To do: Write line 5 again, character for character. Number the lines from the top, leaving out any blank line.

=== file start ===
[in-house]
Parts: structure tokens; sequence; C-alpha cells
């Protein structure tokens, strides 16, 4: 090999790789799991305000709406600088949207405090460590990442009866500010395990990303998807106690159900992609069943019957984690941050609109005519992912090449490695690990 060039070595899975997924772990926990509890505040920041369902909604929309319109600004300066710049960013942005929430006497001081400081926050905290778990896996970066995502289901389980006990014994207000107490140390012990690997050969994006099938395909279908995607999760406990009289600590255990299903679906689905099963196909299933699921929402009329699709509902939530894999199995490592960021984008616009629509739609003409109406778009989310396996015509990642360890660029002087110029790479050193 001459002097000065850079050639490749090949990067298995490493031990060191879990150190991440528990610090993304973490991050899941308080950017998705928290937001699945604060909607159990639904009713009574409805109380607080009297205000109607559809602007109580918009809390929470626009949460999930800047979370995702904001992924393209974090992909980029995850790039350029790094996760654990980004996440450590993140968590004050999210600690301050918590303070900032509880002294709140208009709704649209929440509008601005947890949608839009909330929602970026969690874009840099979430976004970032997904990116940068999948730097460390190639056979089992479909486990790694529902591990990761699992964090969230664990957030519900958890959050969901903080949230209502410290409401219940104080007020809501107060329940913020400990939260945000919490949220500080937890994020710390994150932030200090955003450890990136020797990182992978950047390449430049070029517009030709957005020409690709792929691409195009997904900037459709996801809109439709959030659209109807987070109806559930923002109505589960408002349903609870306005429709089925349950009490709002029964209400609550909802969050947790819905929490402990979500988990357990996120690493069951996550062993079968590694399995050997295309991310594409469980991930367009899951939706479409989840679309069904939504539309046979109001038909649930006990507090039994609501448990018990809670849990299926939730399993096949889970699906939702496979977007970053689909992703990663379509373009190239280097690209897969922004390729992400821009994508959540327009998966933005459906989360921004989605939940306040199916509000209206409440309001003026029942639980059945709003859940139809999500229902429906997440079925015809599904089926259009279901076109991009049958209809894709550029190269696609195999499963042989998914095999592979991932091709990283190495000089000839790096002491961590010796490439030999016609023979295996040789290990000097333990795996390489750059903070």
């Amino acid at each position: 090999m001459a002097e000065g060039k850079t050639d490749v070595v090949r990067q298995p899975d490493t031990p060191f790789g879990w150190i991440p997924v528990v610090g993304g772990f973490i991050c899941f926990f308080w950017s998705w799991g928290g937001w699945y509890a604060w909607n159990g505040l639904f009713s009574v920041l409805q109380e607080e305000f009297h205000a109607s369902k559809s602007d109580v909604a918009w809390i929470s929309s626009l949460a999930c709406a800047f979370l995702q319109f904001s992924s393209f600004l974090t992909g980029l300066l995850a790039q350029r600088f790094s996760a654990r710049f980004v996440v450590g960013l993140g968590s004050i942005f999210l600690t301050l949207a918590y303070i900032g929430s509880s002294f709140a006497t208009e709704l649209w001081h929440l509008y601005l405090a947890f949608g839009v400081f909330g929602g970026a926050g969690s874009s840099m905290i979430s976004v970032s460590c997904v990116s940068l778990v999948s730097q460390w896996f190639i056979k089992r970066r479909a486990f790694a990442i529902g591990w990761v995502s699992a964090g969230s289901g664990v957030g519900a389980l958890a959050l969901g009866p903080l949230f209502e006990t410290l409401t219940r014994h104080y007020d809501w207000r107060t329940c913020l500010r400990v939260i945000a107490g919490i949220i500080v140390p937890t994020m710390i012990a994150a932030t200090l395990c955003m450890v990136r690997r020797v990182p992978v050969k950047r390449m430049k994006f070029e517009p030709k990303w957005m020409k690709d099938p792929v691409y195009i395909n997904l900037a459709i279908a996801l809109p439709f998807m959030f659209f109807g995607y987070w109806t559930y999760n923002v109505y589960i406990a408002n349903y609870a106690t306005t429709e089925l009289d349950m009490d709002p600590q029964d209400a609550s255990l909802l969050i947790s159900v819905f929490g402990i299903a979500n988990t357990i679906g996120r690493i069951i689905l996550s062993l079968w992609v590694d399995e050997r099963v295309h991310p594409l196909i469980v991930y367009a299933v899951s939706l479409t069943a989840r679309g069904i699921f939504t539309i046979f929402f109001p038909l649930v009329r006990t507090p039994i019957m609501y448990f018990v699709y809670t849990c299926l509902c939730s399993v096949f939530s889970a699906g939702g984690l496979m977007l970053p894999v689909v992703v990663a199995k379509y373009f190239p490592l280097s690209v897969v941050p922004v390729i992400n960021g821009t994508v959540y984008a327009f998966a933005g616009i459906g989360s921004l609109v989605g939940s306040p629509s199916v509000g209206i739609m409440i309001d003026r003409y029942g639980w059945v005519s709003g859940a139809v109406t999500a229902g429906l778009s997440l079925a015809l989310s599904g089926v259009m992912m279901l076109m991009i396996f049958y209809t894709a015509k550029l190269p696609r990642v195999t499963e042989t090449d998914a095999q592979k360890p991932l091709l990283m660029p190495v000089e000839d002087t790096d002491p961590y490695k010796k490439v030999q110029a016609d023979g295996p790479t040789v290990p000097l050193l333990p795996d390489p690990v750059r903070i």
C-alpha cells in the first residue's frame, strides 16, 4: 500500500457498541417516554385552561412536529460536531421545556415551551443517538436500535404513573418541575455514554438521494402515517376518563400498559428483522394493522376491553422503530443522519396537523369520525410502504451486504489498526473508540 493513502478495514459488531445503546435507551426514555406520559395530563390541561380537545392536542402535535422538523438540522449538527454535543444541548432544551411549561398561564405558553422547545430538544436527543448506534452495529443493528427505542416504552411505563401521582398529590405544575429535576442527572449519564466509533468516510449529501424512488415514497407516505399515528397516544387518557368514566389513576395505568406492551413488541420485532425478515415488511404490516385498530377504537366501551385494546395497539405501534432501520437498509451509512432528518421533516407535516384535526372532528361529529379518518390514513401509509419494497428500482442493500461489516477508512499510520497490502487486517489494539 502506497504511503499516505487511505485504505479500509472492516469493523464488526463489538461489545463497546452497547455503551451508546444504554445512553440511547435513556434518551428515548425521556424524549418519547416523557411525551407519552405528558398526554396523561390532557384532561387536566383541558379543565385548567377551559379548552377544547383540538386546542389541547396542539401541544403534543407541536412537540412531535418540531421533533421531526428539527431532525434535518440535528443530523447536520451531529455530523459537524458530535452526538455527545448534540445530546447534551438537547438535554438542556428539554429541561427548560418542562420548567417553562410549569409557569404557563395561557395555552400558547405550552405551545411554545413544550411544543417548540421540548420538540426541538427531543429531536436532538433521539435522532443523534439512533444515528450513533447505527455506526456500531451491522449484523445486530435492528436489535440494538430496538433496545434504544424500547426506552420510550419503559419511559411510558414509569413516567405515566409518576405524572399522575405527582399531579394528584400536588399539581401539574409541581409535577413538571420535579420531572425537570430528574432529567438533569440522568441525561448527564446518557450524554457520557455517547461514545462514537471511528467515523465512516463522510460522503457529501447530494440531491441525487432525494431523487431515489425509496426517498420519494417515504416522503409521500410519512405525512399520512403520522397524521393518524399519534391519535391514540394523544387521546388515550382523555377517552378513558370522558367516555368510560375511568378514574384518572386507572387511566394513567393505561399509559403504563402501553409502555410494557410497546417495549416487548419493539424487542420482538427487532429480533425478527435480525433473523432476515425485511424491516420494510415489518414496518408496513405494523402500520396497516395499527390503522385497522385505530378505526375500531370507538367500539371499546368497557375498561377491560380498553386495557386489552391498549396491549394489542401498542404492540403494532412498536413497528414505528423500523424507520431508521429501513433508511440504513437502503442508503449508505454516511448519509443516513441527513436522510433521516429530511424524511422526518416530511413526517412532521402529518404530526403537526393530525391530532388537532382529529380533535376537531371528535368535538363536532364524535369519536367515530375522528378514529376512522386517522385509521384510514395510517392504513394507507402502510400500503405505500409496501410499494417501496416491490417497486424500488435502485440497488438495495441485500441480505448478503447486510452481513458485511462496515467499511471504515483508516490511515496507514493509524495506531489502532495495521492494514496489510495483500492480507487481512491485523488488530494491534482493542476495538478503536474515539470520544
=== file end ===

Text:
C-alpha cells in the first residue's frame, strides 16, 4: 500500500457498541417516554385552561412536529460536531421545556415551551443517538436500535404513573418541575455514554438521494402515517376518563400498559428483522394493522376491553422503530443522519396537523369520525410502504451486504489498526473508540 493513502478495514459488531445503546435507551426514555406520559395530563390541561380537545392536542402535535422538523438540522449538527454535543444541548432544551411549561398561564405558553422547545430538544436527543448506534452495529443493528427505542416504552411505563401521582398529590405544575429535576442527572449519564466509533468516510449529501424512488415514497407516505399515528397516544387518557368514566389513576395505568406492551413488541420485532425478515415488511404490516385498530377504537366501551385494546395497539405501534432501520437498509451509512432528518421533516407535516384535526372532528361529529379518518390514513401509509419494497428500482442493500461489516477508512499510520497490502487486517489494539 502506497504511503499516505487511505485504505479500509472492516469493523464488526463489538461489545463497546452497547455503551451508546444504554445512553440511547435513556434518551428515548425521556424524549418519547416523557411525551407519552405528558398526554396523561390532557384532561387536566383541558379543565385548567377551559379548552377544547383540538386546542389541547396542539401541544403534543407541536412537540412531535418540531421533533421531526428539527431532525434535518440535528443530523447536520451531529455530523459537524458530535452526538455527545448534540445530546447534551438537547438535554438542556428539554429541561427548560418542562420548567417553562410549569409557569404557563395561557395555552400558547405550552405551545411554545413544550411544543417548540421540548420538540426541538427531543429531536436532538433521539435522532443523534439512533444515528450513533447505527455506526456500531451491522449484523445486530435492528436489535440494538430496538433496545434504544424500547426506552420510550419503559419511559411510558414509569413516567405515566409518576405524572399522575405527582399531579394528584400536588399539581401539574409541581409535577413538571420535579420531572425537570430528574432529567438533569440522568441525561448527564446518557450524554457520557455517547461514545462514537471511528467515523465512516463522510460522503457529501447530494440531491441525487432525494431523487431515489425509496426517498420519494417515504416522503409521500410519512405525512399520512403520522397524521393518524399519534391519535391514540394523544387521546388515550382523555377517552378513558370522558367516555368510560375511568378514574384518572386507572387511566394513567393505561399509559403504563402501553409502555410494557410497546417495549416487548419493539424487542420482538427487532429480533425478527435480525433473523432476515425485511424491516420494510415489518414496518408496513405494523402500520396497516395499527390503522385497522385505530378505526375500531370507538367500539371499546368497557375498561377491560380498553386495557386489552391498549396491549394489542401498542404492540403494532412498536413497528414505528423500523424507520431508521429501513433508511440504513437502503442508503449508505454516511448519509443516513441527513436522510433521516429530511424524511422526518416530511413526517412532521402529518404530526403537526393530525391530532388537532382529529380533535376537531371528535368535538363536532364524535369519536367515530375522528378514529376512522386517522385509521384510514395510517392504513394507507402502510400500503405505500409496501410499494417501496416491490417497486424500488435502485440497488438495495441485500441480505448478503447486510452481513458485511462496515467499511471504515483508516490511515496507514493509524495506531489502532495495521492494514496489510495483500492480507487481512491485523488488530494491534482493542476495538478503536474515539470520544